Egyptian officials arrested seven men on Tuesday after they discovered an antiquities site dating to the Greco-Roman era and were illegally excavating and removing artifacts from the site.
The site near Minya, along the Nile River south of Cairo, was an ancient city with archaeological structures including tombs and a church. The group working there included a civil engineer and a gas station manager from the Giza district, as well as unemployed laborers with excavation experience.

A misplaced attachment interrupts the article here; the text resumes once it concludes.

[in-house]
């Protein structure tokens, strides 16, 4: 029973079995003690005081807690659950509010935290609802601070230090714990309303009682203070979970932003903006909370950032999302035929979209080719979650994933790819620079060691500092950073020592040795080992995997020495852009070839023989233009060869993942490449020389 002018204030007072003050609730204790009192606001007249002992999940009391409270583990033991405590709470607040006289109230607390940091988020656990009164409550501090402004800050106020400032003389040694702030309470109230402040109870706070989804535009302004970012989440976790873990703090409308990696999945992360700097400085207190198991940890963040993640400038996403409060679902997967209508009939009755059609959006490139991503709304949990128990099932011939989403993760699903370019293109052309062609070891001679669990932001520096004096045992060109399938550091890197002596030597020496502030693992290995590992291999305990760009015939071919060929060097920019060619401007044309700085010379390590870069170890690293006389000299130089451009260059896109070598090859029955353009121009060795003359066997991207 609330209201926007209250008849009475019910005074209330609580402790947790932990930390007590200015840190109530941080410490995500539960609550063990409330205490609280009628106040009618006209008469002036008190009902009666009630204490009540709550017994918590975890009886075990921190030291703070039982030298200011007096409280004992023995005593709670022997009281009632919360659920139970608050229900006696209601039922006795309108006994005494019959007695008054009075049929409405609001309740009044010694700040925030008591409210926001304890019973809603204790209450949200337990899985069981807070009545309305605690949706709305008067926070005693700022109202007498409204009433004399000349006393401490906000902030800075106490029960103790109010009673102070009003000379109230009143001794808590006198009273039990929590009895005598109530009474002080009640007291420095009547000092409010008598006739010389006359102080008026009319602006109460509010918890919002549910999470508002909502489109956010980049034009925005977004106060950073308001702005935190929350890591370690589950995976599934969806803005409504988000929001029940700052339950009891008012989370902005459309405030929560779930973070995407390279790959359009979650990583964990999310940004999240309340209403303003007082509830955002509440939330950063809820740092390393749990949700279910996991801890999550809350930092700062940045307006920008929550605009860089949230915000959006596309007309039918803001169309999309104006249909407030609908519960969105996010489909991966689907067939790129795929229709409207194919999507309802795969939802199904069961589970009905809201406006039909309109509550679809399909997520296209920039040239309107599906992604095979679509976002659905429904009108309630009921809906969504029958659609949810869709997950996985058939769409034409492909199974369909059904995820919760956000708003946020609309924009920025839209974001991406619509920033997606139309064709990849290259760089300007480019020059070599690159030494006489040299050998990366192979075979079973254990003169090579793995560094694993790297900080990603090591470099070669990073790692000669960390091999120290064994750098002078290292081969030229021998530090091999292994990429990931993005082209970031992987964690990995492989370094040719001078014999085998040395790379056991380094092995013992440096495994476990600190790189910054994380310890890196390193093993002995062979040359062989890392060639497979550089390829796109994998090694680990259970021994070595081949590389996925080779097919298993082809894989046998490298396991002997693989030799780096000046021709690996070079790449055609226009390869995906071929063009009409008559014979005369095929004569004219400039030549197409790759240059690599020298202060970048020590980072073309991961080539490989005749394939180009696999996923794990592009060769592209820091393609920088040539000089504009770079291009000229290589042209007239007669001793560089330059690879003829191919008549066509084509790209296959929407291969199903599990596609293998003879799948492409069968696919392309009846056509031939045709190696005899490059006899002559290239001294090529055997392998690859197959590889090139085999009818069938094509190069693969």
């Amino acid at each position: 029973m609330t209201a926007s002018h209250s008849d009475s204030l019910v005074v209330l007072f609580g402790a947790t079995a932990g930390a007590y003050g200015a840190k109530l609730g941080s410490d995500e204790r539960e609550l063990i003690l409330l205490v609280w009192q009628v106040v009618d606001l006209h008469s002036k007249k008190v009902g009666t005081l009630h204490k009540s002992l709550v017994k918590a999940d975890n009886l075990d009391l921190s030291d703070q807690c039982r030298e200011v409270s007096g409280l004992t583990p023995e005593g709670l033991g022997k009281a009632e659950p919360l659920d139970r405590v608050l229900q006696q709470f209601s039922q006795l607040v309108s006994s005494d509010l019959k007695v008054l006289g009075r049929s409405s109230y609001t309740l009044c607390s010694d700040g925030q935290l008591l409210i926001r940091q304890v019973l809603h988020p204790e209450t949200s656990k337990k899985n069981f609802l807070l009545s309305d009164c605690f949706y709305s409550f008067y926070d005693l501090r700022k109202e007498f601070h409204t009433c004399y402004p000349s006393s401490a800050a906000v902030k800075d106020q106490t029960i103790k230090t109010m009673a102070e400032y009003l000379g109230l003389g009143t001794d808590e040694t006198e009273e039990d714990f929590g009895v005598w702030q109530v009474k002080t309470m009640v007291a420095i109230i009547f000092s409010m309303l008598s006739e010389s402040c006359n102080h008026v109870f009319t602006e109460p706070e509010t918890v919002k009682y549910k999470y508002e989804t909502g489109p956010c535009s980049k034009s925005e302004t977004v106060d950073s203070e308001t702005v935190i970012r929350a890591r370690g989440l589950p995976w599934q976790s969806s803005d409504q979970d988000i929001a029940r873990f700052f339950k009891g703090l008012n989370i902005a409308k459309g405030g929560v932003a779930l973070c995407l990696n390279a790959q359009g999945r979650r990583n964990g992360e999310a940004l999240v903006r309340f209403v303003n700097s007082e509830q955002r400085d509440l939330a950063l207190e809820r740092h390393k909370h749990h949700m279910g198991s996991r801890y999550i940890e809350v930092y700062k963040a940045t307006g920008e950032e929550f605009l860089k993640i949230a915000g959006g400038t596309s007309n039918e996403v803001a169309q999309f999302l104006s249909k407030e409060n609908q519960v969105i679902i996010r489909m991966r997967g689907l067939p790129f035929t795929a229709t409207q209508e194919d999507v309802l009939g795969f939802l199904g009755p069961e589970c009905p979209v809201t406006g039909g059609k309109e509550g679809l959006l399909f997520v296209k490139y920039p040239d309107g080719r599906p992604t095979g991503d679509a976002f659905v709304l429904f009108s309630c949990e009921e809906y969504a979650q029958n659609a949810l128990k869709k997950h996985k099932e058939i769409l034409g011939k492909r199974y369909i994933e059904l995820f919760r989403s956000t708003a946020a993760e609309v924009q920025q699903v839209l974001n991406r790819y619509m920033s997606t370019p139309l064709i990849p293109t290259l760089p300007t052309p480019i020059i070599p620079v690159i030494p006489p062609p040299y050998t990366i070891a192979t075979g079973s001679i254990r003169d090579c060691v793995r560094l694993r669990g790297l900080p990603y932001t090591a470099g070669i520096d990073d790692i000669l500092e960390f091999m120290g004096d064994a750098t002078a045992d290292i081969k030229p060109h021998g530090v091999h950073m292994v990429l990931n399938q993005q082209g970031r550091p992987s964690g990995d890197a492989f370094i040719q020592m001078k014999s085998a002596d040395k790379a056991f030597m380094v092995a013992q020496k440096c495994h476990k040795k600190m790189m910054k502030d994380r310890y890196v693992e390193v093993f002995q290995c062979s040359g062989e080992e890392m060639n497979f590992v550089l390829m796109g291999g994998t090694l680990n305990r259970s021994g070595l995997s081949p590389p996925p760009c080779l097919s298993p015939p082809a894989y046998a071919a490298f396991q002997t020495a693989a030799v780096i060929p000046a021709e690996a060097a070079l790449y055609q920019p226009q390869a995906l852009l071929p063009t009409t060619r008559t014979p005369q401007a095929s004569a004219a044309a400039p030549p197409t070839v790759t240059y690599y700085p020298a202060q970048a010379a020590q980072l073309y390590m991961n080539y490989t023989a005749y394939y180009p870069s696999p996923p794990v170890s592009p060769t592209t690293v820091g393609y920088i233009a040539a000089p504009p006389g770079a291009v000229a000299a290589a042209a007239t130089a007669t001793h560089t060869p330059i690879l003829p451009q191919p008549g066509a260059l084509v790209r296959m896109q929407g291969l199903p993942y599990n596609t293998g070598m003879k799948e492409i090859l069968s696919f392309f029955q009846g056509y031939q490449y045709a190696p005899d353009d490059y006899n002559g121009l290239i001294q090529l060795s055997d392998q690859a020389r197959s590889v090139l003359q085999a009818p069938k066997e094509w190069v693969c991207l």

They were found on the site with 483 coins, dating to the second and third centuries, and pottery that dated to the Greek era. Authorities say they were working around a 4 by 5 meter hole that was 5 meters deep, and had their equipment around them.
They admitted they were planning to sell the antiquities, the Egyptian Ministry of Interior said in its press release. The artifacts were seized, along with a car and seven mobile phones they had with them.
Egyptian law tightly controls the security of archaeological areas and it is illegal for independent or artisanal excavation teams to work on sites without a permit.
Image: Egyptian Ministry of Interior